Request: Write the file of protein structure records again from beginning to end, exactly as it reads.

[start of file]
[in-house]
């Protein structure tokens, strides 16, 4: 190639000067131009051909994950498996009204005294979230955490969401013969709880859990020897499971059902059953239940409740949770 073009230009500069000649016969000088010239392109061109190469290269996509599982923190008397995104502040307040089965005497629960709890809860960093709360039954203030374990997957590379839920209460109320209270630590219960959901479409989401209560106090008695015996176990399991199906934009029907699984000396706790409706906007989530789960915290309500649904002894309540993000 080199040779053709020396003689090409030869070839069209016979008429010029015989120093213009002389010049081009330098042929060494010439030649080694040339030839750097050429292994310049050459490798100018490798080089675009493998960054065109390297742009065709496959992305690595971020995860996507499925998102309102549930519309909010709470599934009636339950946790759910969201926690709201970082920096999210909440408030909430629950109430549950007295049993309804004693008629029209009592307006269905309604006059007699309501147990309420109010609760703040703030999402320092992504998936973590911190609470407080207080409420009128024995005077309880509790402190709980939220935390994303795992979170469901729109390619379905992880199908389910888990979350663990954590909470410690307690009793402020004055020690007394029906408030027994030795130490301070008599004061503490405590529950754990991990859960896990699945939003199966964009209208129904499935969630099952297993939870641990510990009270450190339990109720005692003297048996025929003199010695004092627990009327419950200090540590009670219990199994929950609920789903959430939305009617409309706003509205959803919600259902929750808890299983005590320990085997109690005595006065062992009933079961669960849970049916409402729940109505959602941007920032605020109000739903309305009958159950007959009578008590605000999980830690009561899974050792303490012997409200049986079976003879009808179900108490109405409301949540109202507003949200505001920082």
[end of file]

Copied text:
[in-house]
């Protein structure tokens, strides 16, 4: 190639000067131009051909994950498996009204005294979230955490969401013969709880859990020897499971059902059953239940409740949770 073009230009500069000649016969000088010239392109061109190469290269996509599982923190008397995104502040307040089965005497629960709890809860960093709360039954203030374990997957590379839920209460109320209270630590219960959901479409989401209560106090008695015996176990399991199906934009029907699984000396706790409706906007989530789960915290309500649904002894309540993000 080199040779053709020396003689090409030869070839069209016979008429010029015989120093213009002389010049081009330098042929060494010439030649080694040339030839750097050429292994310049050459490798100018490798080089675009493998960054065109390297742009065709496959992305690595971020995860996507499925998102309102549930519309909010709470599934009636339950946790759910969201926690709201970082920096999210909440408030909430629950109430549950007295049993309804004693008629029209009592307006269905309604006059007699309501147990309420109010609760703040703030999402320092992504998936973590911190609470407080207080409420009128024995005077309880509790402190709980939220935390994303795992979170469901729109390619379905992880199908389910888990979350663990954590909470410690307690009793402020004055020690007394029906408030027994030795130490301070008599004061503490405590529950754990991990859960896990699945939003199966964009209208129904499935969630099952297993939870641990510990009270450190339990109720005692003297048996025929003199010695004092627990009327419950200090540590009670219990199994929950609920789903959430939305009617409309706003509205959803919600259902929750808890299983005590320990085997109690005595006065062992009933079961669960849970049916409402729940109505959602941007920032605020109000739903309305009958159950007959009578008590605000999980830690009561899974050792303490012997409200049986079976003879009808179900108490109405409301949540109202507003949200505001920082």